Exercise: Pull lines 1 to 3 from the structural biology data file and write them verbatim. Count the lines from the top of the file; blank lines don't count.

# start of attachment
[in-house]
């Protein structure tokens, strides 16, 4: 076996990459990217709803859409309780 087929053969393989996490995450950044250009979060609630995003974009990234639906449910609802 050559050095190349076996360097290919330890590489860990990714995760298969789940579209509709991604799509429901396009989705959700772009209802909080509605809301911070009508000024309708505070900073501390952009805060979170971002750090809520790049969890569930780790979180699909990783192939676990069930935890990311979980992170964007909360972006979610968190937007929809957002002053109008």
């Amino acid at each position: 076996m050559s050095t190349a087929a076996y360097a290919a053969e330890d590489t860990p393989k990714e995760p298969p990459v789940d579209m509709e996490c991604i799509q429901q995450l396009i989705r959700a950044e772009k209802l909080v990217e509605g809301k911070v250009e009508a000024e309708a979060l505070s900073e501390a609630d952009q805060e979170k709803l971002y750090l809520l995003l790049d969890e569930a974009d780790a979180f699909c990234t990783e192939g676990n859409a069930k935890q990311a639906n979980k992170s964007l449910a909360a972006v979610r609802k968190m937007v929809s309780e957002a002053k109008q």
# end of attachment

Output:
[in-house]
């Protein structure tokens, strides 16, 4: 076996990459990217709803859409309780 087929053969393989996490995450950044250009979060609630995003974009990234639906449910609802 050559050095190349076996360097290919330890590489860990990714995760298969789940579209509709991604799509429901396009989705959700772009209802909080509605809301911070009508000024309708505070900073501390952009805060979170971002750090809520790049969890569930780790979180699909990783192939676990069930935890990311979980992170964007909360972006979610968190937007929809957002002053109008």
């Amino acid at each position: 076996m050559s050095t190349a087929a076996y360097a290919a053969e330890d590489t860990p393989k990714e995760p298969p990459v789940d579209m509709e996490c991604i799509q429901q995450l396009i989705r959700a950044e772009k209802l909080v990217e509605g809301k911070v250009e009508a000024e309708a979060l505070s900073e501390a609630d952009q805060e979170k709803l971002y750090l809520l995003l790049d969890e569930a974009d780790a979180f699909c990234t990783e192939g676990n859409a069930k935890q990311a639906n979980k992170s964007l449910a909360a972006v979610r609802k968190m937007v929809s309780e957002a002053k109008q």